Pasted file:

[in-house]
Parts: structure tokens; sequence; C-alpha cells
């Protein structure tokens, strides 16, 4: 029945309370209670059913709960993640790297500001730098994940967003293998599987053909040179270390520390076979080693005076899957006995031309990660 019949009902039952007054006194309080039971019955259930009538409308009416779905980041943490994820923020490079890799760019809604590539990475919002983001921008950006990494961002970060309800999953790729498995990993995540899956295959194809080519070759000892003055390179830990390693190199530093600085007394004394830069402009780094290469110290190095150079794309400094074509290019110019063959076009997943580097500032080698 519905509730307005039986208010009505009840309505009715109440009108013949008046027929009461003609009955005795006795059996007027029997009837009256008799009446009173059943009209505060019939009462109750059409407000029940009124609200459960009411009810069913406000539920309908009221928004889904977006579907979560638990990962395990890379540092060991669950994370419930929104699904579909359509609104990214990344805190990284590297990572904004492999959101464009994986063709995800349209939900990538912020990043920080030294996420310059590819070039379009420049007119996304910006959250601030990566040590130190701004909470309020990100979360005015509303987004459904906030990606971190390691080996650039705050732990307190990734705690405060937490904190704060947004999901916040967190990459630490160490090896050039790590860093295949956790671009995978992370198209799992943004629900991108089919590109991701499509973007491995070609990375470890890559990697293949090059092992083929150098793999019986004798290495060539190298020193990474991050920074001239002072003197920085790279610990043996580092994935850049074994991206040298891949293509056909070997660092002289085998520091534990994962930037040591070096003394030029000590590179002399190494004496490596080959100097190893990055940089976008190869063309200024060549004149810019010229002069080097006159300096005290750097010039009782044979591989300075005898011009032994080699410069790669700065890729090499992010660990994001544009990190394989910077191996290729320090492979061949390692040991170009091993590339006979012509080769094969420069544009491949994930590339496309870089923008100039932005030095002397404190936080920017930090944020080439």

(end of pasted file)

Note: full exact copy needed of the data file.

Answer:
[in-house]
Parts: structure tokens; sequence; C-alpha cells
């Protein structure tokens, strides 16, 4: 029945309370209670059913709960993640790297500001730098994940967003293998599987053909040179270390520390076979080693005076899957006995031309990660 019949009902039952007054006194309080039971019955259930009538409308009416779905980041943490994820923020490079890799760019809604590539990475919002983001921008950006990494961002970060309800999953790729498995990993995540899956295959194809080519070759000892003055390179830990390693190199530093600085007394004394830069402009780094290469110290190095150079794309400094074509290019110019063959076009997943580097500032080698 519905509730307005039986208010009505009840309505009715109440009108013949008046027929009461003609009955005795006795059996007027029997009837009256008799009446009173059943009209505060019939009462109750059409407000029940009124609200459960009411009810069913406000539920309908009221928004889904977006579907979560638990990962395990890379540092060991669950994370419930929104699904579909359509609104990214990344805190990284590297990572904004492999959101464009994986063709995800349209939900990538912020990043920080030294996420310059590819070039379009420049007119996304910006959250601030990566040590130190701004909470309020990100979360005015509303987004459904906030990606971190390691080996650039705050732990307190990734705690405060937490904190704060947004999901916040967190990459630490160490090896050039790590860093295949956790671009995978992370198209799992943004629900991108089919590109991701499509973007491995070609990375470890890559990697293949090059092992083929150098793999019986004798290495060539190298020193990474991050920074001239002072003197920085790279610990043996580092994935850049074994991206040298891949293509056909070997660092002289085998520091534990994962930037040591070096003394030029000590590179002399190494004496490596080959100097190893990055940089976008190869063309200024060549004149810019010229002069080097006159300096005290750097010039009782044979591989300075005898011009032994080699410069790669700065890729090499992010660990994001544009990190394989910077191996290729320090492979061949390692040991170009091993590339006979012509080769094969420069544009491949994930590339496309870089923008100039932005030095002397404190936080920017930090944020080439």